The effect of the curved ray paths is to increase the average propagation height and reduce the strength of the barrier and ground effects. The curved ray paths can also result in the receiver changing from shadow zone to illuminated zone under adverse conditions, e.g. as shown in the 2nd Case below, where although the barrier intersects the straight-line from source to receiver, the curved ray paths would go over the top of the barrier:

The path difference `delta` under adverse conditions is calculated as per neutral conditions, except using the length of the curved ray paths, which are calculated as follows:
`hat (MN) = 2 Gamma sin^-1((MN)/(2 Gamma))`, where:
`hat (MN)` is the length of the curved path from point M to point N
`SR` is the straight line distance from point M to point N
`Gamma` is the curvature of the path, calculated as: `Gamma = Max(1000,8 d_(SR))`
`d_(SR)` is the source-receiver slant distance

For the special case (Case 3 above) where the line of sight from source to receiver lies above the barrier, the path difference is calculated using point `A`, the vertical projection of the barrier height to the line-of-sight from source to receiver, as follows:
`delta = 2 hat (SA) + 2 hat (AR) - hat (SO) - hat (OR) - hat (SR)`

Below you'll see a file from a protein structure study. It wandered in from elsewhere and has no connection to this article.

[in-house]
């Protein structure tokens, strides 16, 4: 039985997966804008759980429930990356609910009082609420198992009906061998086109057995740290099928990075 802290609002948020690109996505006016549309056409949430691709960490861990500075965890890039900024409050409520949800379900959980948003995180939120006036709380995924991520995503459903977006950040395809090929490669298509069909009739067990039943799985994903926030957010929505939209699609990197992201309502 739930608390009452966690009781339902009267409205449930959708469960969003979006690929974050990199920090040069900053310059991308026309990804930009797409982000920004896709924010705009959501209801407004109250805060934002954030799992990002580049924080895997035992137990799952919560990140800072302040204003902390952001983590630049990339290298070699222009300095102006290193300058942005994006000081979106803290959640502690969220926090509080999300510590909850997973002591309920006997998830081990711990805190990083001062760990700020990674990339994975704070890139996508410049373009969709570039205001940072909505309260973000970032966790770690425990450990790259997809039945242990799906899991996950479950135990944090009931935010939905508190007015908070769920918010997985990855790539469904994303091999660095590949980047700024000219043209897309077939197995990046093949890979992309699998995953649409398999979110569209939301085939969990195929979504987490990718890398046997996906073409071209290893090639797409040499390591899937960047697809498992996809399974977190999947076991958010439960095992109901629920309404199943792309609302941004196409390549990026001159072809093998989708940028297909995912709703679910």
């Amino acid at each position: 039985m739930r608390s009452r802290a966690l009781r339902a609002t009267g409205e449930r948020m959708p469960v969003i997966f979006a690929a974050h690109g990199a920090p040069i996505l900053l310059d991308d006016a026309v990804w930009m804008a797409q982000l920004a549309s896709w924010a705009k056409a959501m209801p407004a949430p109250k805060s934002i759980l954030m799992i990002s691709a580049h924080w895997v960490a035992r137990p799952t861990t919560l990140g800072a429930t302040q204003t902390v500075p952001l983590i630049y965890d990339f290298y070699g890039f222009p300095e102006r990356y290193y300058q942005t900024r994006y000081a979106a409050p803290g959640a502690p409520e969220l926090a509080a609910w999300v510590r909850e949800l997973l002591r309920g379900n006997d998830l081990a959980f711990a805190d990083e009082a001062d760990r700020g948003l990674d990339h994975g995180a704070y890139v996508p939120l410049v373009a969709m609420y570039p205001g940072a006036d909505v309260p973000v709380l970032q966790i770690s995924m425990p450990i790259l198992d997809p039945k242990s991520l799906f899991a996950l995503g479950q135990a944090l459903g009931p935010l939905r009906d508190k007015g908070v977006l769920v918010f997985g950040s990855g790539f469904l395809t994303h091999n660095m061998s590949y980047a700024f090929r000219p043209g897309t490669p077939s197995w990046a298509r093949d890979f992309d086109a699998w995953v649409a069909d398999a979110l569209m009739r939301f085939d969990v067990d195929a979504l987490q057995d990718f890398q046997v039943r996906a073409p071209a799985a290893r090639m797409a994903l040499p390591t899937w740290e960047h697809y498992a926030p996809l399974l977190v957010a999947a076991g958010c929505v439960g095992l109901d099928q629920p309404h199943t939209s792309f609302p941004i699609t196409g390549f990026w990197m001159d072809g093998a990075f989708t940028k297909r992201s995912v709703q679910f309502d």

The diffraction attenuation under neutral or adverse conditions is calculated using the same formula; only the path difference is different, as explained above:

`Delta_("diff") = {(10 C_H log_10 (3+40/lambda C_D delta) " if " 40/lambda C_D delta >= -2),(0 " otherwise") :}`
`lambda` is the wavelength
`delta` is the path difference (calculated for neutral or adverse conditions as discussed above)
`C_D` is a coefficient for double diffraction:

`C_H` is a coherence coefficient that reduces the strength of the barrier effect at low frequencies where the barrier size is small relative to wavelength.
`C_H="Min"((f h_("eff"))/250,1)`, where
`f` is the frequency
`h_("eff")` is the larger of the effective barrier heights `z_(O,S)`,`z_(O,R)` relative to the source/receiver ground planes.

The overall barrier + ground loss `A_("diff")` is calculated as follows:


I.e. pure diffraction loss + ground effect (source side) + ground effect (receiver side).

The ground effect terms are calculated using the image source/receiver diffraction terms plus the ground reflection terms for the source/receiver ground planes - i.e. effectively weighting the ground reflection by the strength of the diffracted path to/from the image source/image receiver.

`Delta_(ground(S,O)) = 20 log_10(1+(10^(A_(ground(S,O))/20)-1)*10^((Delta_("diff"(S prime,R))-Delta_("diff"(S,R)))/20))`

`Delta_(ground(O,R)) = 20 log_10(1+(10^(A_(ground(O,R))/20)-1)*10^((Delta_("diff"(S,R prime))-Delta_("diff"(S,R)))/20))`

`Delta_("diff"(S,R))` is the pure diffraction loss from source to receiver
`Delta_("diff"(S prime,R)` is the pure diffraction loss from image source to receiver
`Delta_("diff"(S,R prime))` is the pure diffraction loss from source to image receiver
`A_(ground(S,O)` and `A_(ground(O,R))` are calculated using the CNOSSOS Ground Attenuation calculation.